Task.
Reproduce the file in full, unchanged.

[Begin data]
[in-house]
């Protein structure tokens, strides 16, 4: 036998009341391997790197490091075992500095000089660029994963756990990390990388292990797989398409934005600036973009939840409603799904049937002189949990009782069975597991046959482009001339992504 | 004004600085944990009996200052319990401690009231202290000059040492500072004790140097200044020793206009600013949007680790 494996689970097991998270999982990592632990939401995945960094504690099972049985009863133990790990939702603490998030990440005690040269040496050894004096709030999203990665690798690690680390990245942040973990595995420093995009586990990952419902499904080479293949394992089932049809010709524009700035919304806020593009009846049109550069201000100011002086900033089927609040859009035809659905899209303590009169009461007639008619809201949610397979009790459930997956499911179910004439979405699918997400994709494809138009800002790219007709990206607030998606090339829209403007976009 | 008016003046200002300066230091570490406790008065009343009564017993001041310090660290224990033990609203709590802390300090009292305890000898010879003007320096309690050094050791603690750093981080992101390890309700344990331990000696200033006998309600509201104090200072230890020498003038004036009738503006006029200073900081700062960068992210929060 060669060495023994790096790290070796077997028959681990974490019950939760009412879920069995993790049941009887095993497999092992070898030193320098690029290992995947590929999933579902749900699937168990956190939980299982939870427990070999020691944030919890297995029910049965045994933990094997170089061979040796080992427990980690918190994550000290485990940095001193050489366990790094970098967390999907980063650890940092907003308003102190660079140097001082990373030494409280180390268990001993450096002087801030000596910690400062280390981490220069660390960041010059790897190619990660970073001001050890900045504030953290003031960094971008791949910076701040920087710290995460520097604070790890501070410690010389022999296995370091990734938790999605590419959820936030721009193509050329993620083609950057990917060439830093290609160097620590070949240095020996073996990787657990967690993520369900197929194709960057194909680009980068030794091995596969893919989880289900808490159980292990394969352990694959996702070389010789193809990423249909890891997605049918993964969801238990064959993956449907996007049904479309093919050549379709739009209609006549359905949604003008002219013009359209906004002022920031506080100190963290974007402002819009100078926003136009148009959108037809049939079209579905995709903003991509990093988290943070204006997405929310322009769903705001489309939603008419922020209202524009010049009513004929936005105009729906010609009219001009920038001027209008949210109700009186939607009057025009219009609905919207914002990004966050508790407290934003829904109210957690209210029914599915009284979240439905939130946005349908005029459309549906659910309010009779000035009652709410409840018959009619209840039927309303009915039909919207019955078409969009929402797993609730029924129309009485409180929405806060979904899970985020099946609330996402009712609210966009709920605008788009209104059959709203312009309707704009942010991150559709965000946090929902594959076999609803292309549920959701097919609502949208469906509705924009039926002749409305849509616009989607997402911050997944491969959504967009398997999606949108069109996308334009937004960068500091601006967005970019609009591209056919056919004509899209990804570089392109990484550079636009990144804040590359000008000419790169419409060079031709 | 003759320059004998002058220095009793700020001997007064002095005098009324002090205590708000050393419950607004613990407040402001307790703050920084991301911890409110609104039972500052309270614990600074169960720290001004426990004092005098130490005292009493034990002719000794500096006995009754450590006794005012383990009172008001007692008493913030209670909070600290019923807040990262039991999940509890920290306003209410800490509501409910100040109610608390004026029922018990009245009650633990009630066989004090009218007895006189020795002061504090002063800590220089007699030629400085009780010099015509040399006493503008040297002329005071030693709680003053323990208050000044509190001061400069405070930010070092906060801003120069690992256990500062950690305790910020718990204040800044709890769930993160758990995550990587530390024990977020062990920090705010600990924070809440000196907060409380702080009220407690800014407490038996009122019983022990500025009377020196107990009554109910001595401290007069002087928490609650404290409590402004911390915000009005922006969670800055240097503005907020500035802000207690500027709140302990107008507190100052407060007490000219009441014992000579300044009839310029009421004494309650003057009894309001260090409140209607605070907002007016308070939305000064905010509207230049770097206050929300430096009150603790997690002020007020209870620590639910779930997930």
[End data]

[in-house]
């Protein structure tokens, strides 16, 4: 036998009341391997790197490091075992500095000089660029994963756990990390990388292990797989398409934005600036973009939840409603799904049937002189949990009782069975597991046959482009001339992504 | 004004600085944990009996200052319990401690009231202290000059040492500072004790140097200044020793206009600013949007680790 494996689970097991998270999982990592632990939401995945960094504690099972049985009863133990790990939702603490998030990440005690040269040496050894004096709030999203990665690798690690680390990245942040973990595995420093995009586990990952419902499904080479293949394992089932049809010709524009700035919304806020593009009846049109550069201000100011002086900033089927609040859009035809659905899209303590009169009461007639008619809201949610397979009790459930997956499911179910004439979405699918997400994709494809138009800002790219007709990206607030998606090339829209403007976009 | 008016003046200002300066230091570490406790008065009343009564017993001041310090660290224990033990609203709590802390300090009292305890000898010879003007320096309690050094050791603690750093981080992101390890309700344990331990000696200033006998309600509201104090200072230890020498003038004036009738503006006029200073900081700062960068992210929060 060669060495023994790096790290070796077997028959681990974490019950939760009412879920069995993790049941009887095993497999092992070898030193320098690029290992995947590929999933579902749900699937168990956190939980299982939870427990070999020691944030919890297995029910049965045994933990094997170089061979040796080992427990980690918190994550000290485990940095001193050489366990790094970098967390999907980063650890940092907003308003102190660079140097001082990373030494409280180390268990001993450096002087801030000596910690400062280390981490220069660390960041010059790897190619990660970073001001050890900045504030953290003031960094971008791949910076701040920087710290995460520097604070790890501070410690010389022999296995370091990734938790999605590419959820936030721009193509050329993620083609950057990917060439830093290609160097620590070949240095020996073996990787657990967690993520369900197929194709960057194909680009980068030794091995596969893919989880289900808490159980292990394969352990694959996702070389010789193809990423249909890891997605049918993964969801238990064959993956449907996007049904479309093919050549379709739009209609006549359905949604003008002219013009359209906004002022920031506080100190963290974007402002819009100078926003136009148009959108037809049939079209579905995709903003991509990093988290943070204006997405929310322009769903705001489309939603008419922020209202524009010049009513004929936005105009729906010609009219001009920038001027209008949210109700009186939607009057025009219009609905919207914002990004966050508790407290934003829904109210957690209210029914599915009284979240439905939130946005349908005029459309549906659910309010009779000035009652709410409840018959009619209840039927309303009915039909919207019955078409969009929402797993609730029924129309009485409180929405806060979904899970985020099946609330996402009712609210966009709920605008788009209104059959709203312009309707704009942010991150559709965000946090929902594959076999609803292309549920959701097919609502949208469906509705924009039926002749409305849509616009989607997402911050997944491969959504967009398997999606949108069109996308334009937004960068500091601006967005970019609009591209056919056919004509899209990804570089392109990484550079636009990144804040590359000008000419790169419409060079031709 | 003759320059004998002058220095009793700020001997007064002095005098009324002090205590708000050393419950607004613990407040402001307790703050920084991301911890409110609104039972500052309270614990600074169960720290001004426990004092005098130490005292009493034990002719000794500096006995009754450590006794005012383990009172008001007692008493913030209670909070600290019923807040990262039991999940509890920290306003209410800490509501409910100040109610608390004026029922018990009245009650633990009630066989004090009218007895006189020795002061504090002063800590220089007699030629400085009780010099015509040399006493503008040297002329005071030693709680003053323990208050000044509190001061400069405070930010070092906060801003120069690992256990500062950690305790910020718990204040800044709890769930993160758990995550990587530390024990977020062990920090705010600990924070809440000196907060409380702080009220407690800014407490038996009122019983022990500025009377020196107990009554109910001595401290007069002087928490609650404290409590402004911390915000009005922006969670800055240097503005907020500035802000207690500027709140302990107008507190100052407060007490000219009441014992000579300044009839310029009421004494309650003057009894309001260090409140209607605070907002007016308070939305000064905010509207230049770097206050929300430096009150603790997690002020007020209870620590639910779930997930």